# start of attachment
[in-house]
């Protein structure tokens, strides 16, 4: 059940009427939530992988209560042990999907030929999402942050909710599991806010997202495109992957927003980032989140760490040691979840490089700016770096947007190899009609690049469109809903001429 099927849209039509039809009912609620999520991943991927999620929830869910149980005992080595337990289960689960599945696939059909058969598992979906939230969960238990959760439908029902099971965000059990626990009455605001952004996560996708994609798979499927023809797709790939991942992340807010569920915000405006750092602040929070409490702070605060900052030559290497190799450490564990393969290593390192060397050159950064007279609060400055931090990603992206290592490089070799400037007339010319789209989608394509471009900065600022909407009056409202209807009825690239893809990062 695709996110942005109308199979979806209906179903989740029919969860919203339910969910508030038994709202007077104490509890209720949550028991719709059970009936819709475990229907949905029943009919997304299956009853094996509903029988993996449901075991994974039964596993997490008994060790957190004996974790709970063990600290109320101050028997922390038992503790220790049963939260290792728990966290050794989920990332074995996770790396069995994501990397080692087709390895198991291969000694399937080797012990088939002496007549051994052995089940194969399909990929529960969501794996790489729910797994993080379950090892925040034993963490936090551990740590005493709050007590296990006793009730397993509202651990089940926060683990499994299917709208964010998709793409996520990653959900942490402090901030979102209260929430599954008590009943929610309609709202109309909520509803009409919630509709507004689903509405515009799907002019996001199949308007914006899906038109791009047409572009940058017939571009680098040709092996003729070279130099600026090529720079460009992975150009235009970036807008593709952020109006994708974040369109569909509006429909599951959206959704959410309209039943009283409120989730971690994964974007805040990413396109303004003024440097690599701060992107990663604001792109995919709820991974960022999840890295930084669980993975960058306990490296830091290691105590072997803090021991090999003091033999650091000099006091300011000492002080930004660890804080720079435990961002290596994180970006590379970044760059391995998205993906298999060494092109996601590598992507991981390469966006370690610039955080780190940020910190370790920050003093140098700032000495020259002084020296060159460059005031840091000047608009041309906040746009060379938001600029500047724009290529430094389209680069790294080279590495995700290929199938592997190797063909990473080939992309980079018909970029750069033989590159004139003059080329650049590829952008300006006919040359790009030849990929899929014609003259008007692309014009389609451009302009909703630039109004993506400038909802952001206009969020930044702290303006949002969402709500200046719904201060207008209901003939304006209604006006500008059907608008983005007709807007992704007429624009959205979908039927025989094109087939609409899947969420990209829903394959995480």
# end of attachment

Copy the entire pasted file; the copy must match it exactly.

[in-house]
């Protein structure tokens, strides 16, 4: 059940009427939530992988209560042990999907030929999402942050909710599991806010997202495109992957927003980032989140760490040691979840490089700016770096947007190899009609690049469109809903001429 099927849209039509039809009912609620999520991943991927999620929830869910149980005992080595337990289960689960599945696939059909058969598992979906939230969960238990959760439908029902099971965000059990626990009455605001952004996560996708994609798979499927023809797709790939991942992340807010569920915000405006750092602040929070409490702070605060900052030559290497190799450490564990393969290593390192060397050159950064007279609060400055931090990603992206290592490089070799400037007339010319789209989608394509471009900065600022909407009056409202209807009825690239893809990062 695709996110942005109308199979979806209906179903989740029919969860919203339910969910508030038994709202007077104490509890209720949550028991719709059970009936819709475990229907949905029943009919997304299956009853094996509903029988993996449901075991994974039964596993997490008994060790957190004996974790709970063990600290109320101050028997922390038992503790220790049963939260290792728990966290050794989920990332074995996770790396069995994501990397080692087709390895198991291969000694399937080797012990088939002496007549051994052995089940194969399909990929529960969501794996790489729910797994993080379950090892925040034993963490936090551990740590005493709050007590296990006793009730397993509202651990089940926060683990499994299917709208964010998709793409996520990653959900942490402090901030979102209260929430599954008590009943929610309609709202109309909520509803009409919630509709507004689903509405515009799907002019996001199949308007914006899906038109791009047409572009940058017939571009680098040709092996003729070279130099600026090529720079460009992975150009235009970036807008593709952020109006994708974040369109569909509006429909599951959206959704959410309209039943009283409120989730971690994964974007805040990413396109303004003024440097690599701060992107990663604001792109995919709820991974960022999840890295930084669980993975960058306990490296830091290691105590072997803090021991090999003091033999650091000099006091300011000492002080930004660890804080720079435990961002290596994180970006590379970044760059391995998205993906298999060494092109996601590598992507991981390469966006370690610039955080780190940020910190370790920050003093140098700032000495020259002084020296060159460059005031840091000047608009041309906040746009060379938001600029500047724009290529430094389209680069790294080279590495995700290929199938592997190797063909990473080939992309980079018909970029750069033989590159004139003059080329650049590829952008300006006919040359790009030849990929899929014609003259008007692309014009389609451009302009909703630039109004993506400038909802952001206009969020930044702290303006949002969402709500200046719904201060207008209901003939304006209604006006500008059907608008983005007709807007992704007429624009959205979908039927025989094109087939609409899947969420990209829903394959995480």